Sharing can be caring.
Over the last year I’ve found myself on the receiving end of text from friends that begin with statements like: “I have some distressful news . . .” The bad news unfolded into stories of doctors, hospitals, and many scary procedures. These stories belonged to my friends, not to me, but I shared them. I shared them with other friends – of mine – of the storyteller – but sometimes I shared these stories that didn’t belong to me outside of my circle of friends. I believe that I shared the stories responsibly.
But how can I be sure?
Normally, I would not ask myself this question, but a couple of the most recent distressful-news stories were shared in less than favorable ways. So I had to ask myself: “Am I over-sharing?”
Honestly, I don’t think I’m alone in this. We receive bad news from a friend (cancer, divorce, collapse, death, accidents, drug problems), and the wildfire of story-sharing breaks out. Unlike yesteryear when stories moved slowly as they navigated landlines, rotary phones, and handwritten letters, today’s stories are fanned by cellphones and social media, and the wildfire engulfs everyone in an instant.
Most often, the sharing is genuine. It’s done as a loving effort to let other friends and the community know so that a support network can kick in and help those in need. In less elevated iterations, the sharing is simply gossip. In its most banal form, the sharing is derisive, a weapon to undermine those who are already suffering.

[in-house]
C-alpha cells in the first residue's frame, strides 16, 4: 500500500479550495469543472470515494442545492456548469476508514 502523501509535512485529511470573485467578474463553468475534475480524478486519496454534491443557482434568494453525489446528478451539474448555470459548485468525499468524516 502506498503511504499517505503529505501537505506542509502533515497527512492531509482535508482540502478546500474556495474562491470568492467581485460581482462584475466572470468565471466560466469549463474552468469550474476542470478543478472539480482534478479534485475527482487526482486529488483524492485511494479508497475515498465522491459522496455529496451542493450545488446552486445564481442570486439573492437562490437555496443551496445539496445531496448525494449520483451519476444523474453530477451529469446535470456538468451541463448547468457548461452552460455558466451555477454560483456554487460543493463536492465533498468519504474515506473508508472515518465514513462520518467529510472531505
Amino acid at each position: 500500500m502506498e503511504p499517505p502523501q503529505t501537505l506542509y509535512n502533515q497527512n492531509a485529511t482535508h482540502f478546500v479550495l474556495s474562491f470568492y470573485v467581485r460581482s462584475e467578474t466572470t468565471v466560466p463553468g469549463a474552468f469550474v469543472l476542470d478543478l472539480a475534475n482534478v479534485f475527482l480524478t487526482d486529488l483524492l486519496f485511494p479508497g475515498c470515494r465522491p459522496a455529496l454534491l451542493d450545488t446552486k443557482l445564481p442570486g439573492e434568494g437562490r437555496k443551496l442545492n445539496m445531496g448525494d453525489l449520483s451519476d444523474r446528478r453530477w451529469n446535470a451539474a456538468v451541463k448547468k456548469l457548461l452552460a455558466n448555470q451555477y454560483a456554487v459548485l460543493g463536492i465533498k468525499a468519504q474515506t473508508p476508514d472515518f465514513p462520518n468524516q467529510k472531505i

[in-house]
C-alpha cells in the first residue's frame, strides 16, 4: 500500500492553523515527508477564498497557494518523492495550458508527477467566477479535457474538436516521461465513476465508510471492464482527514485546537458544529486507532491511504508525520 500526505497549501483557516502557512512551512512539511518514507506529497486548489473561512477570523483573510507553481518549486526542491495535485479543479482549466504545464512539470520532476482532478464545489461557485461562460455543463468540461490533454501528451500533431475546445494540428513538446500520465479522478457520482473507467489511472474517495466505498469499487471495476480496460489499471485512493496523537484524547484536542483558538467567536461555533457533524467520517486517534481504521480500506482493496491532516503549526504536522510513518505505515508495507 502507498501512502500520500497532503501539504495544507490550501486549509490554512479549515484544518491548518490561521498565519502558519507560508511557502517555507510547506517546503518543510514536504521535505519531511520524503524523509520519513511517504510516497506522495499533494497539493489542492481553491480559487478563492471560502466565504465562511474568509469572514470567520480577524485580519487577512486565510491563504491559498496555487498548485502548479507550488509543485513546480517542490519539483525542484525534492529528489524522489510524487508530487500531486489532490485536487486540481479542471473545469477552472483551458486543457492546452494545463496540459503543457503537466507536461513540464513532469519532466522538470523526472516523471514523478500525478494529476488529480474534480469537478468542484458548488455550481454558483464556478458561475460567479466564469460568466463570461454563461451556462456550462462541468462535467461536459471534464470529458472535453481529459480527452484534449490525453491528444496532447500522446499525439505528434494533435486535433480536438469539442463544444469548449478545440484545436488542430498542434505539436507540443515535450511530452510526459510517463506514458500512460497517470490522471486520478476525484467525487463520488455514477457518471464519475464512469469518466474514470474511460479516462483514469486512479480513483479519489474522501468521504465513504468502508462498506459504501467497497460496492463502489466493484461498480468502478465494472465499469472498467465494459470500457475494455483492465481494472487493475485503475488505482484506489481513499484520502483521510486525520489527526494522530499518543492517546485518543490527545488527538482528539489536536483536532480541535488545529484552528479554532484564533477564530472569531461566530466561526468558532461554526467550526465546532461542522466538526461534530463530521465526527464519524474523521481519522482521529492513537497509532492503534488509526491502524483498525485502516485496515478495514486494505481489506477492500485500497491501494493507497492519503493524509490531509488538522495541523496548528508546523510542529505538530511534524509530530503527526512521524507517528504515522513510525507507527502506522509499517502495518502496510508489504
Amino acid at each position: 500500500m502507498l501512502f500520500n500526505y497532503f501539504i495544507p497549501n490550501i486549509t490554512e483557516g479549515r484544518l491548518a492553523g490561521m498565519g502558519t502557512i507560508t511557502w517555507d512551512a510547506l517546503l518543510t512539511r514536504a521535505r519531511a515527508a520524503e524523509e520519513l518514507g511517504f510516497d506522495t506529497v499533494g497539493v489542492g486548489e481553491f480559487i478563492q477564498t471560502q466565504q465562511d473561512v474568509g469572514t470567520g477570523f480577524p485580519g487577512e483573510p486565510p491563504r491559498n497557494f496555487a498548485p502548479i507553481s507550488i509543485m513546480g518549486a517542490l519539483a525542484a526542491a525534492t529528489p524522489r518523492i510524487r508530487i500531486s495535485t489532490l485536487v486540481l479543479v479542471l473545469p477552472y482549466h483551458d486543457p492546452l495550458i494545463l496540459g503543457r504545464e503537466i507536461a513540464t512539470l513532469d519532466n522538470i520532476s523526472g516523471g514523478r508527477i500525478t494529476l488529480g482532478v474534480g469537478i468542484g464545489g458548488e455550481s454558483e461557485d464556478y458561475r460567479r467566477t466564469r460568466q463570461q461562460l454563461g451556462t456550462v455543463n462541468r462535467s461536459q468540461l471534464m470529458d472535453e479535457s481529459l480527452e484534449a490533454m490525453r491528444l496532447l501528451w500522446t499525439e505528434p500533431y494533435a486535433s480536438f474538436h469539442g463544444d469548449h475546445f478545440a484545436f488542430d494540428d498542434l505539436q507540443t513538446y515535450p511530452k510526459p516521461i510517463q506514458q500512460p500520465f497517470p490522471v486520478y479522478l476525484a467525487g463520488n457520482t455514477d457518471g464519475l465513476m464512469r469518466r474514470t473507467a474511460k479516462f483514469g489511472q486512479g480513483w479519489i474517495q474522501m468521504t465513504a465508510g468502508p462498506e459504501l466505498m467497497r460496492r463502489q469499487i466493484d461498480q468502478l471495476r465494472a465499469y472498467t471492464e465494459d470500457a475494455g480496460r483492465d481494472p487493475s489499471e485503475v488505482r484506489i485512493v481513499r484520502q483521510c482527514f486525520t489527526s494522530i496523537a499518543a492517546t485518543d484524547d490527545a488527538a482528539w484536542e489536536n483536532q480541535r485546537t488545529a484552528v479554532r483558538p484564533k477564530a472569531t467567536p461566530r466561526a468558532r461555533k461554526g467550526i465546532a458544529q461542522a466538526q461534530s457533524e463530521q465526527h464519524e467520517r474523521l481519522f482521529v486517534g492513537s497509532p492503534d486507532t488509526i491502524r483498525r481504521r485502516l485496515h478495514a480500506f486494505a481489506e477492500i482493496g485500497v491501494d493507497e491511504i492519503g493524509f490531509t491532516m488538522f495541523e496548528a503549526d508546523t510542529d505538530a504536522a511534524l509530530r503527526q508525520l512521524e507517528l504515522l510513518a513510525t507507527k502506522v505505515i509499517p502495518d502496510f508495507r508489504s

But what about that place between genuine sharing and gossip? You have been there if you ever asked yourself: “Why did I share this with them?” or “Would my friend be upset that I told them?”
My midlife throttle is wide open, and, unfortunately, distressful news is the new normal.
I’ve established some guidelines for myself as I navigate those moments when I feel compelled to share a friend’s story. Before I unveil them, a tiny confession for you:
- Being the first to inform another friend about the news can be oddly satisfying. I’m not proud of it, but there it is.
- Not telling a friend’s story can sometimes be less genuine than sharing it.
Now, remember, genuine vs. gossip, vs. weapon. Along those lines, I have roughed out basic levels of sharing to use as a guideline.
- Sharing helps my friend. Does it help spread the news, set up a support network, and so on? If yes, share. If not, next question.
- Sharing helps me. Is it on my my mind, does it impact my performance or mood, am I expanding the prayer circle, can I share it without violating my friend’s trust or privacy? If yes, share. If not, next question.
- Sharing is part of a casual conversation outside of the circle that includes my friend. At this point, the only relevant question is: “Does it violate my friend’s trust or privacy?” If yes, don’t share.
For me, there are no more questions. If you made it this far and think there should be more, these are the definite don’ts:
- Sharing is just an anecdote. If it is just gossip, don’t share.
- Sharing is an excuse. If this is a way to get out of work or an obligation, an excuse to ask for money, do not share.
- Sharing is a weapon. Wow. You’re not a friend.
The golden rule applies. Your friend is distressed. She or he needs a good friend. Be that friend to them. Share responsibly.
Copyright © 2015 by Pennie Nichols, All Rights Reserved.